“Letter Three” is, perhaps, anti-intellectual, a warning lacking compassion (“intolerant” indeed) but all the more effective for that lack. There is no heartbreak here, but a clear, if cold, study. Laura’s poems avoid all hints of emotional excess: instead, they deal with how to negotiate the world and its problems. The Beats were conspicuously public, trotting out their addictions, experiments and failures in poetry and thinly veiled fiction, yet these poems remain closed, like a fist curled around something precious. In “Pinpoint,” for example, the poet offers no therapeutic dictums in the opening lines “It came like light out of the walls, / Like sunny days, like judgment.” Laura describes the Beat movement as if it were a gigantic interruption, a metaphoric earthquake that moved the stale culture of the 1950s forward, both in time and place, a few important inches: “It came. / And I no longer wanted to be anything / But simple.” Reduce, ride it out, embrace it, but lightly – all movements need cool-eyed deconstruction.
Laura’s role as a member of the Beat movement was not limited to that of dispassionate observer, but many of her poems function as snapshots of that era, taken, it seems, when her subjects were least aware of being photographed. Her endnote to “Pinpoint” reads “Written in recollection of the days before a movement got stopped by being named and publicized too soon. A. G., who stayed sane through fame, B. K., who changed radically through speed, and 1010 Montgomery which was torn down.” A. G. and B. K. (Allen Ginsburg and Bob Kaufman; 1010 Montgomery was Ginsburg’s address in San Francisco when he wrote Howl) – one elevated by the Beat movement and the other destroyed by it – represent the extremes of experience that Laura was so adept at capturing.
After a few years, Laura and my father developed a close and lasting friendship. When he retired in 2000, my father bought a house in Locke not far from Laura’s (Locke is so small that all the houses are a few minutes’ walk from each other.) Laura drove my father to the store; he fixed her leaky shower. When I visited, I would take them to Wimpy’s, a burger place with mediocre food, a dock for fishing boats and a great view of the east side of Mt. Diablo. It was at Wimpy’s that Laura told me her favorite poem was Poe’s “Annabelle Lee” (was she pulling my leg?) and recited the first poem she’d ever written, something about a pussy cat. “It was published in the newspaper,” she laughed, her pale blue eyes gazing at the scenery outside the fly-specked windows.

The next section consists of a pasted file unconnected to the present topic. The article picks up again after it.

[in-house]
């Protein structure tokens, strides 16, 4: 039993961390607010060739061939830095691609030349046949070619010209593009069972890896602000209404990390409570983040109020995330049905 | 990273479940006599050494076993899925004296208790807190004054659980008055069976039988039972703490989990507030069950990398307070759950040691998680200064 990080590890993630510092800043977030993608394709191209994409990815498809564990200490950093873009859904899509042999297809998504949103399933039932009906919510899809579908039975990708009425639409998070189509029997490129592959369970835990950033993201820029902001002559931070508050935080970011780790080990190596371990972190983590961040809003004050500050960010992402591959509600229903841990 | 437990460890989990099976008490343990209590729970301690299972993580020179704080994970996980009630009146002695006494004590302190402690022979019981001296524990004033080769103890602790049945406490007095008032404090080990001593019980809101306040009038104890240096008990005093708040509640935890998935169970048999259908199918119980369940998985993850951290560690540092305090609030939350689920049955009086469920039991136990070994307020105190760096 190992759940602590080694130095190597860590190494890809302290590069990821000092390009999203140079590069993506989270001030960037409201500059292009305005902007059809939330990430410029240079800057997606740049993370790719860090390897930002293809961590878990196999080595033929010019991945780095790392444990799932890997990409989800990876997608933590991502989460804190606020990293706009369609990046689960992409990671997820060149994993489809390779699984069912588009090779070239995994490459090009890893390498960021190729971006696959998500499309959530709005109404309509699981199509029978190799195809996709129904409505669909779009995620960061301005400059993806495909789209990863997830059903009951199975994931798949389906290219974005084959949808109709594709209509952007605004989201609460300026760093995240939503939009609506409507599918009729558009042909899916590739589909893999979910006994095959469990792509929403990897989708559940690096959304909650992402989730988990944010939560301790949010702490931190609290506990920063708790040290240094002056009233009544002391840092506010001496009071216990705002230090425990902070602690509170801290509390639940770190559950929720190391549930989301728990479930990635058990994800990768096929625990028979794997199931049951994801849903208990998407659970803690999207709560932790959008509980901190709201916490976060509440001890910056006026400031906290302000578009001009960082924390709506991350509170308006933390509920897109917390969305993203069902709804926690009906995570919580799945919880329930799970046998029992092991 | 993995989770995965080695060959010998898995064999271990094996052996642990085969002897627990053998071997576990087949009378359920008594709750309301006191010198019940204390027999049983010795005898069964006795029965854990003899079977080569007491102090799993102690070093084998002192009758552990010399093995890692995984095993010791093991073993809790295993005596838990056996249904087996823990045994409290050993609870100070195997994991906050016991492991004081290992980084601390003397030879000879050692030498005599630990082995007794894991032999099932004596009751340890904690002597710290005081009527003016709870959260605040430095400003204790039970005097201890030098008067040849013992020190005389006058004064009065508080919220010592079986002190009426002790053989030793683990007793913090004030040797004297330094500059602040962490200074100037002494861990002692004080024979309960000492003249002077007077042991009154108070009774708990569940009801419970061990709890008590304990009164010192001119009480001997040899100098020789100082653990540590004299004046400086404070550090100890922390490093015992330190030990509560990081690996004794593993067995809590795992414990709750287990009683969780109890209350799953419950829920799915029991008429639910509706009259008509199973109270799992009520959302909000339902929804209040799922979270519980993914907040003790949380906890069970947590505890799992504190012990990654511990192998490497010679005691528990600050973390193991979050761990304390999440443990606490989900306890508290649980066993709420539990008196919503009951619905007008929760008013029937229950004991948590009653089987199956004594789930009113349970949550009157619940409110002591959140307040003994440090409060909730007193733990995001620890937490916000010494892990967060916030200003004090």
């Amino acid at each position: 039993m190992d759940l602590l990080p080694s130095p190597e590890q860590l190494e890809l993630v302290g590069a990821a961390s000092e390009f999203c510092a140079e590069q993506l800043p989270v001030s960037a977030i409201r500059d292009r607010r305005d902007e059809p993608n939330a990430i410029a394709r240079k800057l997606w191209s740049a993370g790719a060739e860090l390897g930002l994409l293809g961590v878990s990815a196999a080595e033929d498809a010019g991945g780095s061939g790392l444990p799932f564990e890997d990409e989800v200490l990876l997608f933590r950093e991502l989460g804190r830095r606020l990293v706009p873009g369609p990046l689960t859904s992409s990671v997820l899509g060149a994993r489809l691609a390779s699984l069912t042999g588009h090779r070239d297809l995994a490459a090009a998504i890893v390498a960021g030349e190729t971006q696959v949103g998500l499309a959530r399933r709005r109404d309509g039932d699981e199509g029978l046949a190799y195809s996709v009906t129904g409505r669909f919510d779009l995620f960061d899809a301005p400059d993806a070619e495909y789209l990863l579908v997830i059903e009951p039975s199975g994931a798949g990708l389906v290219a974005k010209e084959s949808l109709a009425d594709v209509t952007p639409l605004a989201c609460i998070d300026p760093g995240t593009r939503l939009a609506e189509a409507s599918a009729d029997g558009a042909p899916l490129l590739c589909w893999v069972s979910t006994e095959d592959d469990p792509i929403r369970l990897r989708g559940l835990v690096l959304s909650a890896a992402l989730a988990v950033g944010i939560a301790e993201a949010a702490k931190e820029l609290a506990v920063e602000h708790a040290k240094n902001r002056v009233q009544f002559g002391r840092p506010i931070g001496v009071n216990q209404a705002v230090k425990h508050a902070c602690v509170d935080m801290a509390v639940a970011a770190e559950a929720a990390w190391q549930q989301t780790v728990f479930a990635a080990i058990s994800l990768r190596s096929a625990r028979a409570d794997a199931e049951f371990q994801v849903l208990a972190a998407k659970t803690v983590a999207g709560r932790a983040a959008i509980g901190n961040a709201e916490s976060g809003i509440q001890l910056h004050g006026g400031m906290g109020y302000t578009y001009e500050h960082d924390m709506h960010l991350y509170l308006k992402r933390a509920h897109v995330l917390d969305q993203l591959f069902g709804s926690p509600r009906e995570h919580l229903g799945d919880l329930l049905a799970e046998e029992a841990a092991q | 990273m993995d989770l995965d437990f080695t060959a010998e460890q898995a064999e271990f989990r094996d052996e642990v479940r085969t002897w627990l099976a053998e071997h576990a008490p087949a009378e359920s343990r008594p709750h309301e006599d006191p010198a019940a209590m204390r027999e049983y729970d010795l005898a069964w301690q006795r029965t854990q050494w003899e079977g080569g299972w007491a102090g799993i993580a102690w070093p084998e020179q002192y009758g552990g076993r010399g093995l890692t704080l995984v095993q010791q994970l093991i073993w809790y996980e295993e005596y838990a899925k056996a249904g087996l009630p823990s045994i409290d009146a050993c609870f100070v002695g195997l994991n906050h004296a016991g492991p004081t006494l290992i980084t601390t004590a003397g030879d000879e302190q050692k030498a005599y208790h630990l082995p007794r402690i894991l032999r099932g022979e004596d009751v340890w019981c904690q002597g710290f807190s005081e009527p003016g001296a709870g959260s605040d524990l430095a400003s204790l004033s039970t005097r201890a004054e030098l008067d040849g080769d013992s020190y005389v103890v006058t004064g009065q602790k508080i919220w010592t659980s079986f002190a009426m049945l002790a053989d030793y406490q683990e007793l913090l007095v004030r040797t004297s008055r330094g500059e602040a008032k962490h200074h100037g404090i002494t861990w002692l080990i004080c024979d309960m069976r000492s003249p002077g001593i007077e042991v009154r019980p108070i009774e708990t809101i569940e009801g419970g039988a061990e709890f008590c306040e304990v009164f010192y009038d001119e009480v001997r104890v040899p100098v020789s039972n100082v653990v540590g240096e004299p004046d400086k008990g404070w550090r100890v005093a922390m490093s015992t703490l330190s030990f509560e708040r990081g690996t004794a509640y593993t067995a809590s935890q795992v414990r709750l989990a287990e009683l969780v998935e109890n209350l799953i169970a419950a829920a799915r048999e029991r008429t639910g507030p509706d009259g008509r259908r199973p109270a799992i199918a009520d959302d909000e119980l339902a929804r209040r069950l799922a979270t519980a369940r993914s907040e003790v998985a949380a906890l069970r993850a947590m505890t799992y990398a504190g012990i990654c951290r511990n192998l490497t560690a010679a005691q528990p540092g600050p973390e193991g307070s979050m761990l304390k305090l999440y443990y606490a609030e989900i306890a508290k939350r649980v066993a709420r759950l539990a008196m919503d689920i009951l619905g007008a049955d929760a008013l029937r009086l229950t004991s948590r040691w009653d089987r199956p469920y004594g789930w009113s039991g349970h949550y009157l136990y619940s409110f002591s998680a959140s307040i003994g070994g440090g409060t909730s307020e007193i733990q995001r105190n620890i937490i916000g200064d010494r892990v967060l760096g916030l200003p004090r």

Laura spent twenty-five years as a social worker for the County of Sacramento. In her free time she wrote, gardened, walked her dogs, and held several positions on the Locke town council. On the weekends she worked at one of Locke’s several art galleries. After thirty years of tending, her garden was a sight to behold: pink cabbage roses draped the weathered wooden fence, and flowers mixed with vegetables in a charming, untidy potager. A metal shed held her tools, and Laura spent sultry nights on its dirt floor, echoing her days as a young woman sleeping in Golden Gate Park.
Laura’s smoking finally took its toll. She had always been a sturdy, robust woman who consumed quantities of her own home-grown vegetables, but in her seventies she developed emphysema and heart disease. In September of 2007, Laura landed in the hospital, but after a short stay insisted on returning home, against her doctor’s orders. In October, a neighbor found Laura’s body slumped in a corner of her beloved house, under a bookshelf crammed with clay pots, papers, spider webs, dust and books.
A few years before she died, I asked Laura over a Wimpy’s burger to tell me what poetry meant to her. She waited for a long moment before she replied, “It’s been the focus of my life. So many times I started revising, and before I knew it the sun was coming up because I’d been writing all night.” I heard the unspoken statement – that this precarious existence she’d led, dressing herself from the thrift store, living hand-to-mouth most of her life – had been the price she paid for poetry, and that it had all been worth it.
She gazed out the window at the water, the fishing boats floating near the dock, and the ducks moving away from the shore. Her hands, wrinkled and spotted, lay on the table. The dirt caked under her nails spoke of the years she’d spent working flowers – and poems – out of wet soil.
Laura wrote the following as an accompaniment for a painting displayed in a Locke art show:
The town of Locke put up a memorial for Laura that bears the simple inscription: “Laura Ulewicz 1930-2007 Poet Gardener Friend.” She would have enjoyed its spare summarization of her seventy-seven years on this earth, I think, finding the irony in what the lines leave out: Laura Ulewicz, a kind of dragon, lived here fiercely, loved the river and its black mud, and left us with her tough, clear poems.
About the Author
Erica Goss is the Poet Laureate of Los Gatos, CA. She is the author of Wild Place (Finishing Line Press 2012). She won the 2011 Many Mountains Moving Poetry Contest and was nominated for a Pushcart Prize in 2010 and 2013. She writes The Third Form, a column about video poetry, for Connotation Press. Recent work appears in Lake Effect, The Red Wheelbarrow, Passager, Main Street Rag, Pearl, Rattle, Wild Violet, and Comstock Review, among others. Please visit her website: www.ericagoss.com.